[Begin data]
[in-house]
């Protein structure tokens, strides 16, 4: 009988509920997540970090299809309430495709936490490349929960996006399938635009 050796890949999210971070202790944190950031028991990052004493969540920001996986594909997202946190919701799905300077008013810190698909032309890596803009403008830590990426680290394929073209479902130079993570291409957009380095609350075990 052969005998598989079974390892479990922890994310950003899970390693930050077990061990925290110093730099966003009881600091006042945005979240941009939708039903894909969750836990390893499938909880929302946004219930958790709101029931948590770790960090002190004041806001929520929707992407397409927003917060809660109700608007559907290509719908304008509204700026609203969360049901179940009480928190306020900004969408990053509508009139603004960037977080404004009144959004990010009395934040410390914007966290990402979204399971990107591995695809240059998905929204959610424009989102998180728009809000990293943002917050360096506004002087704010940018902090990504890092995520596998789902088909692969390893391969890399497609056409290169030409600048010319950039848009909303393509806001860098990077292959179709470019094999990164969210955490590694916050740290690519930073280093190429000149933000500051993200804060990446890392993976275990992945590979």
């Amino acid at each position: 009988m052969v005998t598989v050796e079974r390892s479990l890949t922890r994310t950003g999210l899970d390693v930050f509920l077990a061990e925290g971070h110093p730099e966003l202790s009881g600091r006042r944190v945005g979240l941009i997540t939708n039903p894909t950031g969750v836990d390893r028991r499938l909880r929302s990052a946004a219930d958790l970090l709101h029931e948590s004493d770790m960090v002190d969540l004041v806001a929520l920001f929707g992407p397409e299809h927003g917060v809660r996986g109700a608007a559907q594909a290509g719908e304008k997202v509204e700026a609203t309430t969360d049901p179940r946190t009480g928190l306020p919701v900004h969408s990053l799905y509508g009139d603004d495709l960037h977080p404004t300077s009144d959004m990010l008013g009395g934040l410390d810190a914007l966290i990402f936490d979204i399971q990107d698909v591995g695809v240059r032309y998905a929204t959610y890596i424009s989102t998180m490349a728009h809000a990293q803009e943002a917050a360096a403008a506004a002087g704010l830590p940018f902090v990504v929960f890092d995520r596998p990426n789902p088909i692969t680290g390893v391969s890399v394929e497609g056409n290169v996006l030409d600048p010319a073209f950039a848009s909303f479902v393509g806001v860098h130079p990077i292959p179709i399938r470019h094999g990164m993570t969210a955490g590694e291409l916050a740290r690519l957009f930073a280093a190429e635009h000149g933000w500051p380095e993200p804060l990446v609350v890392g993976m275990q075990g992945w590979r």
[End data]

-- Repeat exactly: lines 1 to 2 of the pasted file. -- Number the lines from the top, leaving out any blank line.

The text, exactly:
[in-house]
């Protein structure tokens, strides 16, 4: 009988509920997540970090299809309430495709936490490349929960996006399938635009 050796890949999210971070202790944190950031028991990052004493969540920001996986594909997202946190919701799905300077008013810190698909032309890596803009403008830590990426680290394929073209479902130079993570291409957009380095609350075990 052969005998598989079974390892479990922890994310950003899970390693930050077990061990925290110093730099966003009881600091006042945005979240941009939708039903894909969750836990390893499938909880929302946004219930958790709101029931948590770790960090002190004041806001929520929707992407397409927003917060809660109700608007559907290509719908304008509204700026609203969360049901179940009480928190306020900004969408990053509508009139603004960037977080404004009144959004990010009395934040410390914007966290990402979204399971990107591995695809240059998905929204959610424009989102998180728009809000990293943002917050360096506004002087704010940018902090990504890092995520596998789902088909692969390893391969890399497609056409290169030409600048010319950039848009909303393509806001860098990077292959179709470019094999990164969210955490590694916050740290690519930073280093190429000149933000500051993200804060990446890392993976275990992945590979």